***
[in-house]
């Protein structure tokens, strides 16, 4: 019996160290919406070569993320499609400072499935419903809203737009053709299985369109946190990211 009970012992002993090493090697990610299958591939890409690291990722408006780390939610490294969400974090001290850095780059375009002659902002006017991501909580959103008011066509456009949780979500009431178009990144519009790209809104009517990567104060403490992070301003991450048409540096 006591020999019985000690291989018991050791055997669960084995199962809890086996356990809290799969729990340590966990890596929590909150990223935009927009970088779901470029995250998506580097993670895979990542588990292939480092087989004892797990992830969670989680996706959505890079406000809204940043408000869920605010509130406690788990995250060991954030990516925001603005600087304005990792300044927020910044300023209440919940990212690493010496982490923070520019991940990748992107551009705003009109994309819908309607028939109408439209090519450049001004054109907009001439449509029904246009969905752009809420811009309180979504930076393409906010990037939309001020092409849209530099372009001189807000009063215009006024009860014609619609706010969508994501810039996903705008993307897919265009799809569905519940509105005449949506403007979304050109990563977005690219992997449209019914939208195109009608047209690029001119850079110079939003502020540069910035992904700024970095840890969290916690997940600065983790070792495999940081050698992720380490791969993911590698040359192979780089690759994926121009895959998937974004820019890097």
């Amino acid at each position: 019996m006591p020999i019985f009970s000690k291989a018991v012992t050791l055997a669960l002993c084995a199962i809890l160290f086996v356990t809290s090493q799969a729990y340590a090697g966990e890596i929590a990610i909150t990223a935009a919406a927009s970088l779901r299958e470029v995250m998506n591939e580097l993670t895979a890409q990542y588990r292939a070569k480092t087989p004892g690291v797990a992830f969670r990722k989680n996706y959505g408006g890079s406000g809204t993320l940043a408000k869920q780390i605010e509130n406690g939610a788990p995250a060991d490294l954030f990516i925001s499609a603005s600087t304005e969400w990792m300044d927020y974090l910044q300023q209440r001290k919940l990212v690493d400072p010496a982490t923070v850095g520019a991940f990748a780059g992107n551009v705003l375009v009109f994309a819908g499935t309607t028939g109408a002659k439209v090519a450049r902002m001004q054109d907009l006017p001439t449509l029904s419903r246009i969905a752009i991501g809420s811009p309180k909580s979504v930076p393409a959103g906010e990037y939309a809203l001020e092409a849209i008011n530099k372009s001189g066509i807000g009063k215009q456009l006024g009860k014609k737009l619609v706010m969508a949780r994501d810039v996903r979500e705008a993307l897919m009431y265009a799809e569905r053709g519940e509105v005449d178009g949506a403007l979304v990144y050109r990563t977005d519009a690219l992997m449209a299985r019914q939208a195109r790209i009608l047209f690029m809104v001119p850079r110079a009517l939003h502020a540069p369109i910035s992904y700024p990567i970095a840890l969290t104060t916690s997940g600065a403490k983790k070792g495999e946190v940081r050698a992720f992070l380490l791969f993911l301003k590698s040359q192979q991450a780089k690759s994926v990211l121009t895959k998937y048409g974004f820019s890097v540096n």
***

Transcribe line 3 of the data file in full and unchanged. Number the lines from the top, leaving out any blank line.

């Amino acid at each position: 019996m006591p020999i019985f009970s000690k291989a018991v012992t050791l055997a669960l002993c084995a199962i809890l160290f086996v356990t809290s090493q799969a729990y340590a090697g966990e890596i929590a990610i909150t990223a935009a919406a927009s970088l779901r299958e470029v995250m998506n591939e580097l993670t895979a890409q990542y588990r292939a070569k480092t087989p004892g690291v797990a992830f969670r990722k989680n996706y959505g408006g890079s406000g809204t993320l940043a408000k869920q780390i605010e509130n406690g939610a788990p995250a060991d490294l954030f990516i925001s499609a603005s600087t304005e969400w990792m300044d927020y974090l910044q300023q209440r001290k919940l990212v690493d400072p010496a982490t923070v850095g520019a991940f990748a780059g992107n551009v705003l375009v009109f994309a819908g499935t309607t028939g109408a002659k439209v090519a450049r902002m001004q054109d907009l006017p001439t449509l029904s419903r246009i969905a752009i991501g809420s811009p309180k909580s979504v930076p393409a959103g906010e990037y939309a809203l001020e092409a849209i008011n530099k372009s001189g066509i807000g009063k215009q456009l006024g009860k014609k737009l619609v706010m969508a949780r994501d810039v996903r979500e705008a993307l897919m009431y265009a799809e569905r053709g519940e509105v005449d178009g949506a403007l979304v990144y050109r990563t977005d519009a690219l992997m449209a299985r019914q939208a195109r790209i009608l047209f690029m809104v001119p850079r110079a009517l939003h502020a540069p369109i910035s992904y700024p990567i970095a840890l969290t104060t916690s997940g600065a403490k983790k070792g495999e946190v940081r050698a992720f992070l380490l791969f993911l301003k590698s040359q192979q991450a780089k690759s994926v990211l121009t895959k998937y048409g974004f820019s890097v540096n």